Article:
“For Pakatan, it is a ‘gone case’ in Malay seats, the party will lose. Even in mixed seats like Pokok Sena and Kulim Bandar Baharu [in Kedah] and Kuala Selangor, where Malays are the decider, Pakatan will lose,” said Hisommudin.
Mazlan of UTM noted that PAS and Bersatu have the potential to win about 40 to 50 seats mostly in Kedah, Kelantan, Pahang, Perlis and Terengganu.
“I have not done the simulation yet. When I did the surveys, I found that Malays are still with the ummah (Muslim unity). And they see Perikatan (Bersatu and PAS) as representing the ummah whereas Umno might be seen as anti- ummah (as it is not with the two Malay parties),” he said.
However, in his March survey, Mazlan found that Umno’s “fixed deposit” (bank of voters) is big –about 35% to 38% of total Malay voters. In his surveys on the political inclination of Malay voters, Mazlan found that most Malays want a stable government and a Malay/Islam government. On average across Peninsular Malaysia, he found that about 35% of Malay voters supported Umno, 50% were undecided and the rest picked Perikatan or Pakatan.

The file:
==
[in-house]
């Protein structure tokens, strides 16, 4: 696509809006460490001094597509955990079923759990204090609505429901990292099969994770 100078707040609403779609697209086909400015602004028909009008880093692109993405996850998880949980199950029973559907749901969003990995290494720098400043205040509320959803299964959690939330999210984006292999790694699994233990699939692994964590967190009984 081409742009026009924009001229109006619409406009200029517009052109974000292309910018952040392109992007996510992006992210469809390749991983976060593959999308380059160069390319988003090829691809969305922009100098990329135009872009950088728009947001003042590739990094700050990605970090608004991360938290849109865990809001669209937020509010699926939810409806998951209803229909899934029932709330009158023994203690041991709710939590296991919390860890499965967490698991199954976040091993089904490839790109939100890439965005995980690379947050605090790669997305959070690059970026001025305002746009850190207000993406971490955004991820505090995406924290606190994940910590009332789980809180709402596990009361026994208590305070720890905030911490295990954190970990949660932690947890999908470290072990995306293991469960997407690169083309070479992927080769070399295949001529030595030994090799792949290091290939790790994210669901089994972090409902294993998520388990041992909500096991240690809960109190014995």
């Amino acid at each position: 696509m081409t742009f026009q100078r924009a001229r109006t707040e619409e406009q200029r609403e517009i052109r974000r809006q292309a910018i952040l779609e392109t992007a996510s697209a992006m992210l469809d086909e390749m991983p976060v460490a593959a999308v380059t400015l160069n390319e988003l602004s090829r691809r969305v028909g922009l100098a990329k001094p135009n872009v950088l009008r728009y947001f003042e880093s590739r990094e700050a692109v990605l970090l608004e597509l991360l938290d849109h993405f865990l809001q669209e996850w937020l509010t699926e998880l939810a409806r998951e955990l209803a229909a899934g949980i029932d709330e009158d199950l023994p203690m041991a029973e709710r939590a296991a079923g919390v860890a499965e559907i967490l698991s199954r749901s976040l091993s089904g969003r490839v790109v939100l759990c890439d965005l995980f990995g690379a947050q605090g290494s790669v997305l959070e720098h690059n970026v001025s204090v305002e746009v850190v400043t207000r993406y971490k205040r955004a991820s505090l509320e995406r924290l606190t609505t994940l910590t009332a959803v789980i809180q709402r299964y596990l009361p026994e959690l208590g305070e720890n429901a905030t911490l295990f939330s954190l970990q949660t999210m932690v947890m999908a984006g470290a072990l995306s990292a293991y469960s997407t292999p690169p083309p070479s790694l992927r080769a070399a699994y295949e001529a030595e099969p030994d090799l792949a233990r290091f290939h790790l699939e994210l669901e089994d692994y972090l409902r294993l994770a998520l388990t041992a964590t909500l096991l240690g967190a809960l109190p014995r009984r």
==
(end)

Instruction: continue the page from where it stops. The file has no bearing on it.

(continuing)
“I expect those who are undecided are former Pakatan supporters, but they are angry that many promises in the manifesto were not fulfilled and they are also influenced by the racial and religious narrative which PAS and Umno have brought up. The undecided segment are fencesitters who could support Pakatan or Perikatan,” he said.
Ibrahim pointed out that the political situation is fluid because the electorate has changed significantly: “A lot of the old equations may no longer be valid,” he said.
The Merdeka Center pollster argued that the voters’ choices are volatile – they are not just driven by party affiliation but also by leadership personalities.
“In the middle of the year, Malay voters held nearly equal preference for Perikatan and Barisan. But dynamics have changed and with the addition of millions of new young Malay voters and a crowded field of contesting parties, the outcome is anyone’s guess at this time,” he said.
Hisommudin conceded that GE15 would be “messy” for pollsters to predict as there are many variables: “The GE14 variables can’t be used, and the Undi18 voters will make it messier. GE15 is an election with new data – you can’t use the old data,” he said.
As it stands, we can’t rule out a change in leadership in Umno and the party might have some electoral understanding with Perikatan, if not at least with PAS.